[ 3rd of 3 parts ]

Friday, December 02, 2011

boracay and beyond : challenge unacceptable

Day 2
November 26

Had to fit a gargantuan things-to-do this day, especially that three of the group of eight were freshies in the island. Tried parasailing in the morning, of which the little voice in my head could still not justify the 15 minutes of one
’s life dangling in the sky would cost P1,300. Some comrades, dizzy from being human kites, had not been strong-willed as I was, so we lounged on a vacated spot on the beach and desperately suntanned ourselves with the grey cloud-cloaked sun. Yes, it threatened to rain that day.

Lunch was at Smoke, one of the two little restos in a hidden corner at D*Mall and D*Palengke, a suggestion made by Tobey (a person that would be humanized a little more later). The place felt like Hayahay or the old Memento in Dumaguete City. I loved it. Unfortunately, I chose the wrong food. The Beef and Mushroom was not entirely tender. Bulalo soup, fish steak, and apparently most on the menu aside from my order were good. At least my mango shake was refreshing.

Planned to try out the ATVs (All-Terrain Vehicle) and vroom our adrenalin-hungered selves onto this and that course, but the astronomical price made me back out, which, in classic toppling domino fashion, made the rest of the pack followed suit. (I don’t know how to drive, yet I still have to pay P400 for sitting next to the driver! Unless the driver is of royal descent, I
’d give in). So, we went back to the beach and got ourselves a paraw, a boat powered only by wind. That was another grand off the budget.

After half-an-hour of cruising, occasionally bathed by swelling waters (we did not heed the warnings that that day’s sea was a little bit rough), we treated ourselves with a humongous bowl (The Couples Size) of halo-halo at Halowich. There was a humongous-er bowl (The Barkada Size) that made me wonder, how big are the couples supposed to be here in Boracay? Left the question unanswered and, after a quick wash-up back in the hotel, had buffet dinner at Alf’s (reasonably prized for their tasty food at P380) and introduced Tobey to the group.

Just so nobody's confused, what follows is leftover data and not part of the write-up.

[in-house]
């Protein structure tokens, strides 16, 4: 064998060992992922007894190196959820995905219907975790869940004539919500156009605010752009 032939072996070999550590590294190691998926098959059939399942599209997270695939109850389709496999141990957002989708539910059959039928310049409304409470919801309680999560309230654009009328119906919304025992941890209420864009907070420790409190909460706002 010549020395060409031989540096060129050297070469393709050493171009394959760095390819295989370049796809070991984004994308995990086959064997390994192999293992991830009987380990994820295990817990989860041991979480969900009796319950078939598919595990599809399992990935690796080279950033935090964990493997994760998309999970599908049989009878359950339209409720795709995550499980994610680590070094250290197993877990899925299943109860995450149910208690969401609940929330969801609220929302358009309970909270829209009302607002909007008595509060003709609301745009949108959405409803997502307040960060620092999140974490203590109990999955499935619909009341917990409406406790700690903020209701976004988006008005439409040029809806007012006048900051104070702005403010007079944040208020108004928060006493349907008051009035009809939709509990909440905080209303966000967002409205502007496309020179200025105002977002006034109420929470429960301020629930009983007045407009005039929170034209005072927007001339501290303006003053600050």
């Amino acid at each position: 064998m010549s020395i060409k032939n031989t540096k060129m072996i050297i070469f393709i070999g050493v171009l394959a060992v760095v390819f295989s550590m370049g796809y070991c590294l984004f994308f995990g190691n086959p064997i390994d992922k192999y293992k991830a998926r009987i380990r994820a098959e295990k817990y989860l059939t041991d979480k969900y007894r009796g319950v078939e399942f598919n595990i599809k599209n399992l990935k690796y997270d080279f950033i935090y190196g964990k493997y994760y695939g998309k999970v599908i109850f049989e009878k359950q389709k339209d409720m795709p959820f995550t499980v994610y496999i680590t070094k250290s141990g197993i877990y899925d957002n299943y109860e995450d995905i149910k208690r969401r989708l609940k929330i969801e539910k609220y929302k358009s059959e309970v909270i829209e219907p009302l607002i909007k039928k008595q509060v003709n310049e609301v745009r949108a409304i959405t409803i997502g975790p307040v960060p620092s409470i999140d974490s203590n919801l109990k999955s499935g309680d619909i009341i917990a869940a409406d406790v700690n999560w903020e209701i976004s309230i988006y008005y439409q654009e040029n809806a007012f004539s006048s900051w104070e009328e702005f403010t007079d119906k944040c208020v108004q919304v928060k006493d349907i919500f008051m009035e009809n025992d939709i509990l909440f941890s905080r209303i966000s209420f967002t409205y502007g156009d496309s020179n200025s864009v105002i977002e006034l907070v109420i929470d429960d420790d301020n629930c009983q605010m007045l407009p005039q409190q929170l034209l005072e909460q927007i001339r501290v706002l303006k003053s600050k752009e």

Mates urged (or commanded) I try Cocomangas’ “Still Standing After 15” challenge, a life-changing if not deadly test of endurance of having 15 mixed liquor shots, to solidify my status as the varsity player in the group. If successful one would get a choice of jersey or a tee and have his/her name engraved on a little golden plate to be plastered on a wall. Unfortunately, my aching wallet was not as enduring as my spirit (win or lose, those shots cost P1,300+), so we settled with the Illusion Drink, the joint’s famous drink. It was safe. I was neither seeing nor hearing anything after seven shots.

Then skipped to Guilly’s Island for a bottle of beer then to Club Paraw for another one, before getting a night-cap at Pat’s Creek, one my favorite places along the shore. The next itinerary at the first hint of sunlight would be a departure of the island’s lavish, cosmopolitan offerings. I was looking forward to this.

[ 2nd of 3 parts ]

Thursday, December 01, 2011

boracay and beyond : not a good start

The last time is December 2008. From where I stand today, that is a long stretch of time. In an entire vacationer’s summary, Boracay sure has its highs and lows. And yet the island, mildly peopled in the low season and increasingly urbanized all year round, never fails to surprise upon visiting it again.

Day 1
November 25

Filed for a half-day vacation leave last Friday (since that’s what VL’s are for; it’s strange though having to fill-in that “Reason” blank in the application). Left the office at 12:30PM to catch the 3:35PM flight to Caticlan. What made it all wrong was that there was no flight to Caticlan. Due to “sunset limitation.” Brilliant. Co-traveler revealed it was the same excuse she received in her trip to Caticlan before. So airline carrier, why promote a flight scheduled on a time when sunlight is always, erm, limited? And haven’t you heard of light bulbs? Halogen lamps? Or bonfire? This is the second time I have experienced pesky troubles with this airline. In two month’s time. Read previous gripe here.

Anyway. Flight was moved to 7PM at Kalibo instead. That airport was an hour and a half away from the pier in Caticlan, or an hour and 45 minutes away from island of Boracay itself. So we missed the sunset. So sunset watching would have to wait. (We only had three nights and two days to spare). Arrived at Kalibo International Airport around 8PM, which luckily made us hitch the last boat to the island of white sand/tourists just in time.

Dropped luggage in Boracay Holday Resort and immediately went out for dinner. For this, had to shell out a couple of hundreds to indulge in seafood. Then decided to walk through White Beach from Stations 2 to 1 and venture the latter’s talked-about nightlife. But, alas, the waters had risen to the point of reaching the establishments’ beach-front entrances that the sofas, bean bags, mini tables by the shore were removed, thus, the chaos was concentrated inside the clubs’ already-chaotic order. We all went back to our hotel and ordered a couple of beers. Yeah, we were losers, but not tomorrow.

[ 1st of 3 parts ]